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Centro de Astrofísica da Universidade do Porto

The SOPHIE search for northern extrasolar planets
IV. Massive companions in the planet-brown dwarf boundary

R. F. Díaz, A. Santerne, J. Sahlmann, G. Hébrard, A. Eggenberger, N. C. Santos, C. Moutou, L. Arnold, I. Boisse, X. Bonfils, F. Bouchy, X. Delfosse, M. Desort, D. Ehrenreich, T. Forveille, A.-M. Lagrange, C. Lovis, F. Pepe, C. Perrier, D. Queloz, D. Ségransan, S. Udry, A. Vidal-Madjar

Context. The mass domain where massive extrasolar planets and brown dwarfs lay is still poorly understood. Indeed, not even a clear dividing line between massive planets and brown dwarfs has been established yet. This is partly due to the paucity of this kind of objects orbiting close to solar-type stars, the so-called brown dwarf desert, that hinders setting up a strong observational base to compare to models and theories of formation and evolution.
Aims. We search to increase the current sample of massive sub-stellar objects with precise orbital parameters, and to constrain the true mass of detected sub-stellar candidates.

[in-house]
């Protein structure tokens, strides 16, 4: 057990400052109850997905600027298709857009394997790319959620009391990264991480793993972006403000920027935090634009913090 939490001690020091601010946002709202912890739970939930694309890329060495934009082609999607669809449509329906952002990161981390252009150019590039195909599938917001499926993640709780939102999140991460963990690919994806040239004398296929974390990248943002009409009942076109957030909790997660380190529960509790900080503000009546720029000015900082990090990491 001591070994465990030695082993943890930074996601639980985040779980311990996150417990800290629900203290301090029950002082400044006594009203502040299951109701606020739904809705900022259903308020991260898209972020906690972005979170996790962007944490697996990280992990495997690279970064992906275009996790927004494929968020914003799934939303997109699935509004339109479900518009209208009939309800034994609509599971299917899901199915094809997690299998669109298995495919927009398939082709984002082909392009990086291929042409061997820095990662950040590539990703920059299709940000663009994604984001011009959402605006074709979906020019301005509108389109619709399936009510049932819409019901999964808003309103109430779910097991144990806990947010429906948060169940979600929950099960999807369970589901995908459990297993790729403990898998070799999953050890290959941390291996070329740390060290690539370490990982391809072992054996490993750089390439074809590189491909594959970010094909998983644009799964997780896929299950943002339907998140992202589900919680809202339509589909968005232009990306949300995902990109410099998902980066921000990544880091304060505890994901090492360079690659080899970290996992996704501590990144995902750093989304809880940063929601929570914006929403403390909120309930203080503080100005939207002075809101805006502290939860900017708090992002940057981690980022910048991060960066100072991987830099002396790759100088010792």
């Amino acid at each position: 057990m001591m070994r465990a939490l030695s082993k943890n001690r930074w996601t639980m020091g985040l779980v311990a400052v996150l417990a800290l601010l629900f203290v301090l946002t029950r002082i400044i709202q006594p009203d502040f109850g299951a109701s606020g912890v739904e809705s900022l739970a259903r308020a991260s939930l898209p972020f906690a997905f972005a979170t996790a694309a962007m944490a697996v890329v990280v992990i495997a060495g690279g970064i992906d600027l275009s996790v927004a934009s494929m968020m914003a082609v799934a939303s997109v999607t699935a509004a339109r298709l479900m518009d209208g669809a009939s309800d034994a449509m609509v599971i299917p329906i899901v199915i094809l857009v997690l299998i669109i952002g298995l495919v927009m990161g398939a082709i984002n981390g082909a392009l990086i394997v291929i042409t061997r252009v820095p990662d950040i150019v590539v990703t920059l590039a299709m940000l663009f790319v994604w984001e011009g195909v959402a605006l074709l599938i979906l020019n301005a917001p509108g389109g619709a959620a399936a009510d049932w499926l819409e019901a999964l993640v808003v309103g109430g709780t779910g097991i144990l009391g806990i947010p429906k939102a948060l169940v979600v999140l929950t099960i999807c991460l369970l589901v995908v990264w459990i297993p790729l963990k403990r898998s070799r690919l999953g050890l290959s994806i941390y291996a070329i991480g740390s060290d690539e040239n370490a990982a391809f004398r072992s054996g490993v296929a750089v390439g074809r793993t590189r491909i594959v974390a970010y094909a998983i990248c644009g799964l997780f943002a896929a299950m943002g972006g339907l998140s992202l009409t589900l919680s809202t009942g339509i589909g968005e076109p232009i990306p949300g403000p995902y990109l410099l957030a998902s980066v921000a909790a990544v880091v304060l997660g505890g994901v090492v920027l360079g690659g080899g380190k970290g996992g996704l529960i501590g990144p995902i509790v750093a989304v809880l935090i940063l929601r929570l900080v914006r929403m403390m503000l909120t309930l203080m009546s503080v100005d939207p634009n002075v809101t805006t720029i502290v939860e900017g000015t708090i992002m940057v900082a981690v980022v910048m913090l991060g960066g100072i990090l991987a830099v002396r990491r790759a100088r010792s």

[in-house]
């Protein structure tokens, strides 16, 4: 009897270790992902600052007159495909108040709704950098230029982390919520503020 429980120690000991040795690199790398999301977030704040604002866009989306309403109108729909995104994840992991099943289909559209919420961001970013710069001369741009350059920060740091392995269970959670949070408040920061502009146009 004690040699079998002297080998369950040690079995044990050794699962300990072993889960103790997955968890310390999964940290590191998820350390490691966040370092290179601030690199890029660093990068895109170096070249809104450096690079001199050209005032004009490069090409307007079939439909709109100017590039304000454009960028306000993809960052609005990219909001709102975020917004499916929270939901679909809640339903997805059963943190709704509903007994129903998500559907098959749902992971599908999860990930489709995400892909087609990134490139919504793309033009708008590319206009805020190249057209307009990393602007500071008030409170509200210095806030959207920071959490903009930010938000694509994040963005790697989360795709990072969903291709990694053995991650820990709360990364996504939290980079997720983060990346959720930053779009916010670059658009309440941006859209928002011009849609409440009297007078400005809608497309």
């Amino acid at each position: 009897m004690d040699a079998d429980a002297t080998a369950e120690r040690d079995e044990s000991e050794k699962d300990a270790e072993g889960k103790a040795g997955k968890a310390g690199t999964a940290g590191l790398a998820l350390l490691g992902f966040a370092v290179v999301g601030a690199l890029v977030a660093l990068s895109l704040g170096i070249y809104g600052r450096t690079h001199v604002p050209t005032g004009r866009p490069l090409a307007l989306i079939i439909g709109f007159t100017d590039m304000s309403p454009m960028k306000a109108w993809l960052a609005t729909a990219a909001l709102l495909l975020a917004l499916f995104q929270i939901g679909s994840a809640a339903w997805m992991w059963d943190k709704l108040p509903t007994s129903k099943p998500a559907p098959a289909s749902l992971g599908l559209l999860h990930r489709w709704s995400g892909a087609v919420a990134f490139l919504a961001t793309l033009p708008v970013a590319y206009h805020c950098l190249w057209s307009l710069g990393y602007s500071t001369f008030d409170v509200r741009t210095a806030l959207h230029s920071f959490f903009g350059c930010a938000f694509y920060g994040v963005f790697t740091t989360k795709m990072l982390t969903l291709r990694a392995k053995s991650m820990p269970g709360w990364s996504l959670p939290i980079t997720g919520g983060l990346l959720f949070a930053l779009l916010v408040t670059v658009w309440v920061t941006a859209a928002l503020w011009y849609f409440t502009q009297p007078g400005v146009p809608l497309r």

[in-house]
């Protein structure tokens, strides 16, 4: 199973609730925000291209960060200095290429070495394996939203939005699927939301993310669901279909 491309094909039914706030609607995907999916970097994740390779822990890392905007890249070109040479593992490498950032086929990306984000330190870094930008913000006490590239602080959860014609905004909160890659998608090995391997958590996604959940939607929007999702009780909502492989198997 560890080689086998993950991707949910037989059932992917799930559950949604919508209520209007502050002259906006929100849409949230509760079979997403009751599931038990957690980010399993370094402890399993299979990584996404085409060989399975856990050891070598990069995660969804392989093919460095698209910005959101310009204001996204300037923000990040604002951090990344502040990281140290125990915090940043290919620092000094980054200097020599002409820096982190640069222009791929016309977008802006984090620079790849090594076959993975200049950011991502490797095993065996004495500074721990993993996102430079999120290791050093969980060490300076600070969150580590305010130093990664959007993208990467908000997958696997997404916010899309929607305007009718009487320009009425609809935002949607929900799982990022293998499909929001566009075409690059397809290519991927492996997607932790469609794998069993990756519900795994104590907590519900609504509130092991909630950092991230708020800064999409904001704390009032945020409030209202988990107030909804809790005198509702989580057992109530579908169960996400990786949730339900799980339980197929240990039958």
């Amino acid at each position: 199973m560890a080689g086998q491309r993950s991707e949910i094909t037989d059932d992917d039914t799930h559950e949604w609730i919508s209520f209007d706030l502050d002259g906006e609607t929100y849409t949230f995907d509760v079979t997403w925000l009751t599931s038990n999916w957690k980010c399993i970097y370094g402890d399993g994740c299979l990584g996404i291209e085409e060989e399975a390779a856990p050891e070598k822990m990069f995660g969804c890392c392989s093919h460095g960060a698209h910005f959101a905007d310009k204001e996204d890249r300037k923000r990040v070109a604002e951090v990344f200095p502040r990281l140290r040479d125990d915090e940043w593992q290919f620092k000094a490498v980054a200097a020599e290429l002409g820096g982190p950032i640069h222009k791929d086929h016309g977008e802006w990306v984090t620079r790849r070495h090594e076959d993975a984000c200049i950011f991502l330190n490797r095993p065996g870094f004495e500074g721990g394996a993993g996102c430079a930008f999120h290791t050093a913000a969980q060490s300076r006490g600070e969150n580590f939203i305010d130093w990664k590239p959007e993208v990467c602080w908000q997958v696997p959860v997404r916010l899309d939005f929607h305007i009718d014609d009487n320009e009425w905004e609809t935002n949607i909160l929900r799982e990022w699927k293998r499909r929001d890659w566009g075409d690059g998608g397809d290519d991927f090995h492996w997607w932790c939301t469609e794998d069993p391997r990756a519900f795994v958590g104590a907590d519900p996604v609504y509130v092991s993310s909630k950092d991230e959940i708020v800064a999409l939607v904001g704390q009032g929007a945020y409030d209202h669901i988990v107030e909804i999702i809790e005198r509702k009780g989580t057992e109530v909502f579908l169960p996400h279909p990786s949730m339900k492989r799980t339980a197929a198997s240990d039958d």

Methods. The initial identification of sub-stellar candidates is done using precise radial velocity measurements obtained with the SOPHIE spectrograph at the 1.93-m telescope of the Haute-Provence Observatory. Subsequent characterisation of these candidates, with the principal aim of identifying stellar companions in low-inclination orbits, is done by means of different spectroscopic diagnostics, as the measurement of the bisector velocity span and the study of the correlation mask effect. With this objective, we also employed astrometric data from the Hipparcos mission and a novel method of simulating stellar cross-correlation functions.
Results. Seven new objects with minimum masses between ∼ 10 MJup and ∼ 90 MJup are detected. Out of these, two are identified as low-mass stars in low-inclination orbits, and two others have masses below the theoretical deuterium-burning limit, and are therefore planetary candidates. The remaining three are brown dwarf candidates; the current upper limits for their the masses do not allow us to conclude on their nature. Additionally, we have improved on the parameters of an already-known brown dwarf (HD137510b), confirmed by astrometry.

brown dwarfs – planetary systems – techniques: radial velocities – stars: general

Based on observations collected with the SOPHIE spectrograph on the 1.93-m telescope at Observatoire de Haute-Provence (CNRS), France, by the SOPHIE Consortium (program 07A.PNP.CONS).
Table 2 is only available at the CDS via anonymous ftp to ( or via

Astronomy and Astrophysics
Volume 538, Page A113_1
February 2012

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